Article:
1) Maintain a central code repository: Software development project involves multiple developers constantly working and pushing code files that need to be orchestrated together to build a product. The best practice is to keep a revision control system or tool in place that helps the team to keep the latest and clean code in the repository at any point in the development process.

2) Automate the build and deployment: The key aspect is to avoid keeping everything in the automated build. The build automation ensures that the development team only works on the latest source code from the repository and compiles it every time to build the final product. Similarly, the process of automated deployment allows developers to push the product to various environments quickly and save a lot of time.

There are many tools available to automate the build and deployment process such as BitBucket, GitHub, Codeship, TravisCI, SemaphoreCI, CircleCI, Jenkins, Bamboo,TeamCity. They help the development team to seamlessly manage and maintain the build management process.

3) Self-testing builds: The process of including automated testing in the build process helps the team to identify bugs faster and make the process efficient. Automated tests involve unit and interface testing to have greater visibility on the state of the product before release. It also allows team to look for code breakage and fix resolve issues rapidly.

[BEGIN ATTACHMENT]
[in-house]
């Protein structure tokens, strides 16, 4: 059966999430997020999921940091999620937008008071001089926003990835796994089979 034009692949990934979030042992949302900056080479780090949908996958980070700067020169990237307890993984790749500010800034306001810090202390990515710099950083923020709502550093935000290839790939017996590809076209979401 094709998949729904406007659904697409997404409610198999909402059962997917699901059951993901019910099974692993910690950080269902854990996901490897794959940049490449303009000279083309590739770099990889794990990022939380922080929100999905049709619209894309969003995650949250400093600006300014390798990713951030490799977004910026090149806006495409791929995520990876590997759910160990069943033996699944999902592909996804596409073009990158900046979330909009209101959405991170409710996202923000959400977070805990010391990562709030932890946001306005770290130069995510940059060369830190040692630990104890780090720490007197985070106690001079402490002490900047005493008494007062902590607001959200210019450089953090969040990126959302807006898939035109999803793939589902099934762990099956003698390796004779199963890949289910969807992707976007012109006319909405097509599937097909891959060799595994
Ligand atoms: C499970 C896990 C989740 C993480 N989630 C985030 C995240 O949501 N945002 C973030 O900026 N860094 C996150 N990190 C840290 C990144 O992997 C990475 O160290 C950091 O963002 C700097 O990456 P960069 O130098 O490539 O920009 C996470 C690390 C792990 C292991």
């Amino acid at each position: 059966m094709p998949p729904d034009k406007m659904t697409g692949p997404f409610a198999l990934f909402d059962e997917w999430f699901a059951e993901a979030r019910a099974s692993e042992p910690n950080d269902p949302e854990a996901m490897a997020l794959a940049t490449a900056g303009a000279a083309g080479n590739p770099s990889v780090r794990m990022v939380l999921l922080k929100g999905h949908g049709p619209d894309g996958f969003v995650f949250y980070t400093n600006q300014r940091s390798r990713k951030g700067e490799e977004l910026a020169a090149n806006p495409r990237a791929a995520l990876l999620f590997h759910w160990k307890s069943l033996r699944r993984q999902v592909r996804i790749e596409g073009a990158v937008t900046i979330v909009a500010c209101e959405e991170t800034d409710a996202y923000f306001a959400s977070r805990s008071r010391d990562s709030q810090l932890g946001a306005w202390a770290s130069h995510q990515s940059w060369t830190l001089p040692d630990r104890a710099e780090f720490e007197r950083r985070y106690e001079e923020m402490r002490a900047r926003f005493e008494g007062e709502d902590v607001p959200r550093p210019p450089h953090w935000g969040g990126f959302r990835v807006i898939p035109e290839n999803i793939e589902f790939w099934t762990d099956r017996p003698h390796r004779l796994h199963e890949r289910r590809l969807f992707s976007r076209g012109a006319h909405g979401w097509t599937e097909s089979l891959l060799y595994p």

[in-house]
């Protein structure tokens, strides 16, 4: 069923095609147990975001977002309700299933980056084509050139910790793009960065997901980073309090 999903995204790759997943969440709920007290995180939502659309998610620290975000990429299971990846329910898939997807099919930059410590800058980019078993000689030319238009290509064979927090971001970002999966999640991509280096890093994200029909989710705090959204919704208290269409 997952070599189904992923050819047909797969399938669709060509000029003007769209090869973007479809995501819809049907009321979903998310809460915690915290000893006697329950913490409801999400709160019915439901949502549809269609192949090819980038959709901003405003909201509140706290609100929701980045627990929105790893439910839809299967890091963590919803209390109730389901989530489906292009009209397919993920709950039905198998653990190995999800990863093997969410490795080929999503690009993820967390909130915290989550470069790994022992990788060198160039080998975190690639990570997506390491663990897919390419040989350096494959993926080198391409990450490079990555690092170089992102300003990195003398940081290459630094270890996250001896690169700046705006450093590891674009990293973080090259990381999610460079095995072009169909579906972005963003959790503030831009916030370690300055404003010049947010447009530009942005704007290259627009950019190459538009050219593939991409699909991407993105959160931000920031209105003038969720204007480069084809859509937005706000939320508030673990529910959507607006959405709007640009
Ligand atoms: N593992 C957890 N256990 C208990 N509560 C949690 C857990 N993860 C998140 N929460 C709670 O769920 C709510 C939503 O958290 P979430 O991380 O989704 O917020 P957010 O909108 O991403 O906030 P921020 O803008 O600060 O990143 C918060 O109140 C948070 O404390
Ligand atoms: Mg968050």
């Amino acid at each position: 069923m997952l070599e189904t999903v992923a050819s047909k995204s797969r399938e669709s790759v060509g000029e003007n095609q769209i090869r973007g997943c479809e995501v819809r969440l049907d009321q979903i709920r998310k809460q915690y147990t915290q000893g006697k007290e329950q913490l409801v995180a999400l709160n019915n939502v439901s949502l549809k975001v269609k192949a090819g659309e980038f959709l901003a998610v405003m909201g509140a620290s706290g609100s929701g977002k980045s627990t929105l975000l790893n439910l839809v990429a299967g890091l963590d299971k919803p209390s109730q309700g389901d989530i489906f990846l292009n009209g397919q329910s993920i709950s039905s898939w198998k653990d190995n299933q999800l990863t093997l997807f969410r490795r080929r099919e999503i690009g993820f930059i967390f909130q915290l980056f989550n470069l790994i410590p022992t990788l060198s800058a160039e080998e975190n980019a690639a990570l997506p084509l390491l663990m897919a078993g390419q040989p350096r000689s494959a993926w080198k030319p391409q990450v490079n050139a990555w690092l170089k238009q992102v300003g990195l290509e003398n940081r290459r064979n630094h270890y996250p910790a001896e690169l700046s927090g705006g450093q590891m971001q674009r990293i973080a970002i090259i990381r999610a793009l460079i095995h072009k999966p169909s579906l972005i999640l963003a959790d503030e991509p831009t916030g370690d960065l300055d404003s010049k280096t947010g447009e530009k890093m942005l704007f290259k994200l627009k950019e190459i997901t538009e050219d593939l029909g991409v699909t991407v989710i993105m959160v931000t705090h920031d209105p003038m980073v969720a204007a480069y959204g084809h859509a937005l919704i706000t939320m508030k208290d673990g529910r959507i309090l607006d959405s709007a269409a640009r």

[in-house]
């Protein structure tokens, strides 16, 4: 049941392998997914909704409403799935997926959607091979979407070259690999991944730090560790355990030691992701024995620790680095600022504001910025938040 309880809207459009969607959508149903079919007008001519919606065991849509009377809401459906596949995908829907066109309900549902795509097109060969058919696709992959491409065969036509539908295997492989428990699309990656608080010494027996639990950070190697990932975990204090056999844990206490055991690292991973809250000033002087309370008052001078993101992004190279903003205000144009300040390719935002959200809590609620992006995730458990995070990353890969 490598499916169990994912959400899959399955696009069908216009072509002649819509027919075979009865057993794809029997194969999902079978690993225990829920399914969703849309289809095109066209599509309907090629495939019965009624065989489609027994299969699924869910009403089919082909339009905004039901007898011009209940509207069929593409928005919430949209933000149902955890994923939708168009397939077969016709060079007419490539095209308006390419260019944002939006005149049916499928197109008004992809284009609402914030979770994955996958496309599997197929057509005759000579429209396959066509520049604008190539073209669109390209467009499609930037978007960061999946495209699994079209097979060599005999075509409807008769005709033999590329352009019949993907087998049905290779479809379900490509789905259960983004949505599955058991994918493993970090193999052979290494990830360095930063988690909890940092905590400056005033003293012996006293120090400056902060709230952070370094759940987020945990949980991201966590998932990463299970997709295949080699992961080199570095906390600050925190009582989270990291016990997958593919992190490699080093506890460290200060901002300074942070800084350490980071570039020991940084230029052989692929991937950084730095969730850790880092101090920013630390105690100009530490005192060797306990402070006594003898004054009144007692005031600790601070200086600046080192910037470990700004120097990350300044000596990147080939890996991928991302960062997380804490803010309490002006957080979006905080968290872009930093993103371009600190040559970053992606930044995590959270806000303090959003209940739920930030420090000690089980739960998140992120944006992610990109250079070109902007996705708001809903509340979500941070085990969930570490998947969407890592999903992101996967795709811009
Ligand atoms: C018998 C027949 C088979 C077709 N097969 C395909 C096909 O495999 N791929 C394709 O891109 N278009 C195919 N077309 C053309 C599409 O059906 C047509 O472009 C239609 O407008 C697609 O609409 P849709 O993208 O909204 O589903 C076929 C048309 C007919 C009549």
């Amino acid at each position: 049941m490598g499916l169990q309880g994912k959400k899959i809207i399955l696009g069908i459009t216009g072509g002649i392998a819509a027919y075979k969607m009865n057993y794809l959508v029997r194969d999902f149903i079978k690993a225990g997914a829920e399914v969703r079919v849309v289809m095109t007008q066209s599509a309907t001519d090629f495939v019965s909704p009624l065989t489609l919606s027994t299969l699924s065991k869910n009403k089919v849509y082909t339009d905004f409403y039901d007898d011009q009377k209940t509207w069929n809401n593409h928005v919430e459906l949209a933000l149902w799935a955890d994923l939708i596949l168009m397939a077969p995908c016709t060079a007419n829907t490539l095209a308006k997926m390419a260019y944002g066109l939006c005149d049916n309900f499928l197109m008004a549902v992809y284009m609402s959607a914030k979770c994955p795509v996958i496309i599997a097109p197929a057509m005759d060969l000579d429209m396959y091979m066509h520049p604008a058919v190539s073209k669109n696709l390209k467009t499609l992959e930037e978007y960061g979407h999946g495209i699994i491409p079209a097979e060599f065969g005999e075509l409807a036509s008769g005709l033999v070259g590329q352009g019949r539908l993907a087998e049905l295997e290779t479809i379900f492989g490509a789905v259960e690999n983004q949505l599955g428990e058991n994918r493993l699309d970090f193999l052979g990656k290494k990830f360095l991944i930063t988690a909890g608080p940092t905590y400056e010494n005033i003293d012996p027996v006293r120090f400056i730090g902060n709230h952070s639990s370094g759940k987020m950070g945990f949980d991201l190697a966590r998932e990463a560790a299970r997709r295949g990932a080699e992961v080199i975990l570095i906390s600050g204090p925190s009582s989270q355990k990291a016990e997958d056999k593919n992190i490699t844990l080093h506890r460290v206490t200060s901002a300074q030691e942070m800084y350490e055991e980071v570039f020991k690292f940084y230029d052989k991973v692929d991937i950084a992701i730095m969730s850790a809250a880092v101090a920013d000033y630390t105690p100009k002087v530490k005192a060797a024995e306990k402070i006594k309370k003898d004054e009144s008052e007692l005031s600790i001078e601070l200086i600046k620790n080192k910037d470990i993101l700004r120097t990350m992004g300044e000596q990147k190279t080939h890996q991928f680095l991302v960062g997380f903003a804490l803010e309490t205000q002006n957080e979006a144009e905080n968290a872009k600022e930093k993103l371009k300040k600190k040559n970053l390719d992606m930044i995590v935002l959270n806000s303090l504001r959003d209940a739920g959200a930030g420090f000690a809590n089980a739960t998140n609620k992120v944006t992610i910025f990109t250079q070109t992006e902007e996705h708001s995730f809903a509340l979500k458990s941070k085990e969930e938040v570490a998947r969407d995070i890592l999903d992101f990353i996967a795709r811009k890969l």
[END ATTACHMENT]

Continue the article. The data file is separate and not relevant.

4) Test in a clone of production environment: A successfully tested application often fails to perform in the production environment due to variation in the testing and the production environment. To bridge this gap, a staging environment or a clone of the production environment should be built that maintains the technology stack and composition to allow developers to perform testing and understand the behavior of the application efficiently.

5) Commits to the baseline every day: To eliminate the conflicting changes, developers should commit the code to the repository every day. More commits are considered better as it provides less scope in the code to look for conflict errors and can be easily fixed. Frequent commits make communication better among the team, encourage developers to break down their work into small chunks and easily track progress in the code.